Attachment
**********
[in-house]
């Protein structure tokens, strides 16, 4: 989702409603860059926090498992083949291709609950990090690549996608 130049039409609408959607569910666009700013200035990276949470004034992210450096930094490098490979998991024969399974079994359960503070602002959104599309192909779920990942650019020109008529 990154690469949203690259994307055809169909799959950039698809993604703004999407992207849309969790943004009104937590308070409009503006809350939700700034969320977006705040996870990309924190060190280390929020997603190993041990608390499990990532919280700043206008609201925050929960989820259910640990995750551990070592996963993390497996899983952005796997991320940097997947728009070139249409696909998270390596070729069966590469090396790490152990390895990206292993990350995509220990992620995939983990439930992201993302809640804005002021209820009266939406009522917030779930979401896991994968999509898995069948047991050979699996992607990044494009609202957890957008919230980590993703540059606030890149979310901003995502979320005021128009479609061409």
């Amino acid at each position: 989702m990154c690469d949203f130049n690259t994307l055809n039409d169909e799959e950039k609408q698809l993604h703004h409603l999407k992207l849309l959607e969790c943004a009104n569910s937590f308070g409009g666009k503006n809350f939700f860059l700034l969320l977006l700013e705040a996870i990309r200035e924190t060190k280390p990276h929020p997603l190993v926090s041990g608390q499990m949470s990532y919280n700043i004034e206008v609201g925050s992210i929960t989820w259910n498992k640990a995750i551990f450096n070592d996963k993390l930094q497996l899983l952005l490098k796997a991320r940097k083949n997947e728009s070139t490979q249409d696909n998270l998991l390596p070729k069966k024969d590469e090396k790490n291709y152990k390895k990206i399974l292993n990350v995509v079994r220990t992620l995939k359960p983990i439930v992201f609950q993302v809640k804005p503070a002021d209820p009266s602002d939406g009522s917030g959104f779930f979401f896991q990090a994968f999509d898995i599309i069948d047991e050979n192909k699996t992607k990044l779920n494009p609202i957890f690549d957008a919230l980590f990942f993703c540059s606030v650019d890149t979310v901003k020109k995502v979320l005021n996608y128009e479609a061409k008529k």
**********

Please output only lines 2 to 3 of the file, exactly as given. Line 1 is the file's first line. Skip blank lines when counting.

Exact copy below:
């Protein structure tokens, strides 16, 4: 989702409603860059926090498992083949291709609950990090690549996608 130049039409609408959607569910666009700013200035990276949470004034992210450096930094490098490979998991024969399974079994359960503070602002959104599309192909779920990942650019020109008529 990154690469949203690259994307055809169909799959950039698809993604703004999407992207849309969790943004009104937590308070409009503006809350939700700034969320977006705040996870990309924190060190280390929020997603190993041990608390499990990532919280700043206008609201925050929960989820259910640990995750551990070592996963993390497996899983952005796997991320940097997947728009070139249409696909998270390596070729069966590469090396790490152990390895990206292993990350995509220990992620995939983990439930992201993302809640804005002021209820009266939406009522917030779930979401896991994968999509898995069948047991050979699996992607990044494009609202957890957008919230980590993703540059606030890149979310901003995502979320005021128009479609061409």
């Amino acid at each position: 989702m990154c690469d949203f130049n690259t994307l055809n039409d169909e799959e950039k609408q698809l993604h703004h409603l999407k992207l849309l959607e969790c943004a009104n569910s937590f308070g409009g666009k503006n809350f939700f860059l700034l969320l977006l700013e705040a996870i990309r200035e924190t060190k280390p990276h929020p997603l190993v926090s041990g608390q499990m949470s990532y919280n700043i004034e206008v609201g925050s992210i929960t989820w259910n498992k640990a995750i551990f450096n070592d996963k993390l930094q497996l899983l952005l490098k796997a991320r940097k083949n997947e728009s070139t490979q249409d696909n998270l998991l390596p070729k069966k024969d590469e090396k790490n291709y152990k390895k990206i399974l292993n990350v995509v079994r220990t992620l995939k359960p983990i439930v992201f609950q993302v809640k804005p503070a002021d209820p009266s602002d939406g009522s917030g959104f779930f979401f896991q990090a994968f999509d898995i599309i069948d047991e050979n192909k699996t992607k990044l779920n494009p609202i957890f690549d957008a919230l980590f990942f993703c540059s606030v650019d890149t979310v901003k020109k995502v979320l005021n996608y128009e479609a061409k008529k």